Ever since I can remember, I have been fascinated with gangster culture of all sorts. This is why the Gangsters & Grifters book has peaked my interest…compiled from the vast Chicago Tribune archives, it features pictures of photographs of infamous criminals, small-time bandits, smirking crooks, pickpockets, hoodlums and wise guys at crime scenes and in courtrooms. These photos were taken from the early 1900’s to the 1950’s…Now peep a bunch of well-dressed hoods wreaking havoc!
John Dillinger, center, handcuffed to Deputy Sheriff R.M. Pierce during Dillinger’s murder trial hearing in Crown Point, Indiana. Though his trial was scheduled for March 12, 1934, Dillinger would escape from the Crown Point prison on March 3.
An undated photo shows Al Capone, center, in a Chicago courtroom.
Defense attorney Clarence Darrow argues for life sentences for Richard Loeb, 18, and Nathan Leopold Jr., 19, on trial for the murder of 14-year-old Robert “Bobby” Franks. In hopes of avoiding the death penalty, Darrow pleaded both defendants guilty.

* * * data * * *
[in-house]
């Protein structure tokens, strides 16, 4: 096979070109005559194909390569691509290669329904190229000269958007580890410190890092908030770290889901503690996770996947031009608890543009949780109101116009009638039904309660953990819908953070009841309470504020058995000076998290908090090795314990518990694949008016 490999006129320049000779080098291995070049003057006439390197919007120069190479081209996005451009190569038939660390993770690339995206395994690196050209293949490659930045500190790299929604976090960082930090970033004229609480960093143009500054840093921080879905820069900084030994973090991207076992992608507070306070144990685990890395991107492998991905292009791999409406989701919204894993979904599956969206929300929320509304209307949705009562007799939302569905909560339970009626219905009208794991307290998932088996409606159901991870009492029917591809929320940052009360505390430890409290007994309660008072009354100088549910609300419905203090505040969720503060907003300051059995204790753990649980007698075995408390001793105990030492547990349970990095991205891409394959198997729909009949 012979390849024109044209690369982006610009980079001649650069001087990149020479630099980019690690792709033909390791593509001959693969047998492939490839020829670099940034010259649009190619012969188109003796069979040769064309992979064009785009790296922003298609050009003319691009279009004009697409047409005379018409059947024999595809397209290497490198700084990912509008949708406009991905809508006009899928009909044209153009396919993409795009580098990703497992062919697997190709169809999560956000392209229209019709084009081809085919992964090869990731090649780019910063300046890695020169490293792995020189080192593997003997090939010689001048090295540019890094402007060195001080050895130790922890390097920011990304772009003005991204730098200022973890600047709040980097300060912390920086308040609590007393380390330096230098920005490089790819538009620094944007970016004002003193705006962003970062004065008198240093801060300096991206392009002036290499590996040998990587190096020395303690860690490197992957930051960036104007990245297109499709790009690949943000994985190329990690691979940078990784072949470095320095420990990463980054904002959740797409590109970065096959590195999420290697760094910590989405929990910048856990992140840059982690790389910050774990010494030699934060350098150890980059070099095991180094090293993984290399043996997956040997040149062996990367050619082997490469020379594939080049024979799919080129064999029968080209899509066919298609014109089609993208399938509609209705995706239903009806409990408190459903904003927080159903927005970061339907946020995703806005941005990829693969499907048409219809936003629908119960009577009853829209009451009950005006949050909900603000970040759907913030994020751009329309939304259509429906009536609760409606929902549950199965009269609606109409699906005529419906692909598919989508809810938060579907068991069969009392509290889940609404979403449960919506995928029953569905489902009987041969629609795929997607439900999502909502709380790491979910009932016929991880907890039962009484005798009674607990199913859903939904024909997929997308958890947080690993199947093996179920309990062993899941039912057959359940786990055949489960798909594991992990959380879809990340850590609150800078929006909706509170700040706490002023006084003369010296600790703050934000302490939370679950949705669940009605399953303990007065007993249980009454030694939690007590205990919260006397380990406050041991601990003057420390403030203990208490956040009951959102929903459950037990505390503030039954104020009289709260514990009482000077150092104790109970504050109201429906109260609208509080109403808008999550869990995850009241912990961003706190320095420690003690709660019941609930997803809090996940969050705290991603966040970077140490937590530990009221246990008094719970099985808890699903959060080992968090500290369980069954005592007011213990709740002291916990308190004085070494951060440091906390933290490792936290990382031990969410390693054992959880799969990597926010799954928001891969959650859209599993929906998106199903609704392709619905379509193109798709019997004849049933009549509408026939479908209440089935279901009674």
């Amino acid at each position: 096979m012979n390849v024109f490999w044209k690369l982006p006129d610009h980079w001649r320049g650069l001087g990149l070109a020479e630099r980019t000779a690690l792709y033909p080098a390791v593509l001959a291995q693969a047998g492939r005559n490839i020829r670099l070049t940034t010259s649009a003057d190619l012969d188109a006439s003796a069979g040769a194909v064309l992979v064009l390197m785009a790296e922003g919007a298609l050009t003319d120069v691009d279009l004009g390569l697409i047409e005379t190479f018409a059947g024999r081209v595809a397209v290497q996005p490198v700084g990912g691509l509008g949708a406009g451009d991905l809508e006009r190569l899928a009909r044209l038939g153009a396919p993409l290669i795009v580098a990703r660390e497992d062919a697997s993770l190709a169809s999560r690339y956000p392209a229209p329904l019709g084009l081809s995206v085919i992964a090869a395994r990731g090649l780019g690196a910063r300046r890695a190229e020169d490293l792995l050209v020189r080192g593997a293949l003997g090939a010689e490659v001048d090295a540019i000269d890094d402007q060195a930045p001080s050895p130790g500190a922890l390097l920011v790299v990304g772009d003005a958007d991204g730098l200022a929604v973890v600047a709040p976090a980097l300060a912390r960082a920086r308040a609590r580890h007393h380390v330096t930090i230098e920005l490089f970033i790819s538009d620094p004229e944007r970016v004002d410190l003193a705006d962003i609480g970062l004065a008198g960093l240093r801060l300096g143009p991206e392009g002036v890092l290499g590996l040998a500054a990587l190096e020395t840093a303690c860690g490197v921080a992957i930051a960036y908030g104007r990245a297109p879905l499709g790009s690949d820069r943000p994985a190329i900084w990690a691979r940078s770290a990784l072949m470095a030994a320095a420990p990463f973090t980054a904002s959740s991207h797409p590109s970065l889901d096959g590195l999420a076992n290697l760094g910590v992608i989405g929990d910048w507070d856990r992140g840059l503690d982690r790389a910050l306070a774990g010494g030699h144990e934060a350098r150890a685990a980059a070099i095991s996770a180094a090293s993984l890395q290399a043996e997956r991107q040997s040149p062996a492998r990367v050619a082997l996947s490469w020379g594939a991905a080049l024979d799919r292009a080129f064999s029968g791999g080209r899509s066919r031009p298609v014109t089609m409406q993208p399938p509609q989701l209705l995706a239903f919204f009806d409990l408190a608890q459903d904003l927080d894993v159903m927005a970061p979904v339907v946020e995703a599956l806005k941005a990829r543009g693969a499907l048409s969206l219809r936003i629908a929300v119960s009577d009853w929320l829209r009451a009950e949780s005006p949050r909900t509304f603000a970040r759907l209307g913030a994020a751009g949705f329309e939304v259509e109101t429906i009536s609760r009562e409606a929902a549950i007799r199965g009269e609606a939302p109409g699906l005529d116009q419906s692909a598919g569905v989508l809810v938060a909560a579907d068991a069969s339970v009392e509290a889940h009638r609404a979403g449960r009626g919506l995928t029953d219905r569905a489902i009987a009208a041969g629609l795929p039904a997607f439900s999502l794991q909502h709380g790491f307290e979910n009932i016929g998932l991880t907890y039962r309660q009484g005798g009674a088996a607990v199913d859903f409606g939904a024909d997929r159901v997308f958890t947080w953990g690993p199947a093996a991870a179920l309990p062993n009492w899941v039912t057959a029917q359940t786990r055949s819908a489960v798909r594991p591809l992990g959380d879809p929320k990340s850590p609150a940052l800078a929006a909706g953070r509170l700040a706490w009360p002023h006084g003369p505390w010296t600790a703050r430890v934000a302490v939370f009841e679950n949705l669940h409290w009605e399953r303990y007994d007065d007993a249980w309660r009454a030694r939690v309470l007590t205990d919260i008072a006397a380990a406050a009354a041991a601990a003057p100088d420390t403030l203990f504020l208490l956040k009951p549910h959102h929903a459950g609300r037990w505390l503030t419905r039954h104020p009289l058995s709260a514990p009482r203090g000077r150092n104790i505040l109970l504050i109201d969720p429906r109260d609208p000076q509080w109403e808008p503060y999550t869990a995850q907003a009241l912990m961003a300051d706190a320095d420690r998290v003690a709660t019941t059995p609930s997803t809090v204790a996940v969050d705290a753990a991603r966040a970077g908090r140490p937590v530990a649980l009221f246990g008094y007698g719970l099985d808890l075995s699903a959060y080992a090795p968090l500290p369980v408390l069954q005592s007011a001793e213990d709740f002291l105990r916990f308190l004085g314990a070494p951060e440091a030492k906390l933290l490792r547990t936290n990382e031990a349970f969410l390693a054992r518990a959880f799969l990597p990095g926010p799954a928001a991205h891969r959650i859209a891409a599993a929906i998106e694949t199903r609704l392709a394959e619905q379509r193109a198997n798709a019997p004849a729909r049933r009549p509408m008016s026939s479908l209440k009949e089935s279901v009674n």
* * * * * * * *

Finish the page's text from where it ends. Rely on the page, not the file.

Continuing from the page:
Coroner Herman N. Bundsesn, right, and Lt. Col. C.H. Goddard, look at machine guns allegedly used in the St. Valentine’s Day Massacre, in which seven men with supposed ties to organized crime were gunned down in a Chicago garage.
Lts. Frank Ballou and Samuel Peterson test out a new metal bulletproof shield. The shield’s inventor, Elliot Wisbrod, is the man holding it.
Joseph Schuster, center, a paroled convict, stands in a police lineup. Schuster was identified by robbery victims as the shooter in the killing of off-duty policeman Arthur Sullivan.
Mary Wazeniak, a 34-year-old mother from Poland, was the first women in Illinois convicted of selling fatal moonshine. Her moonshine, which she sold from her home-turned-saloon, is known to have killed one person, earning her the nickname “Moonshine Mary,” with the press.
Diver James P. Bodor, 23, finds a shotgun on Aug. 5, 1949 after dragging the bottom of a channel at 107th Street and Archer Avenue.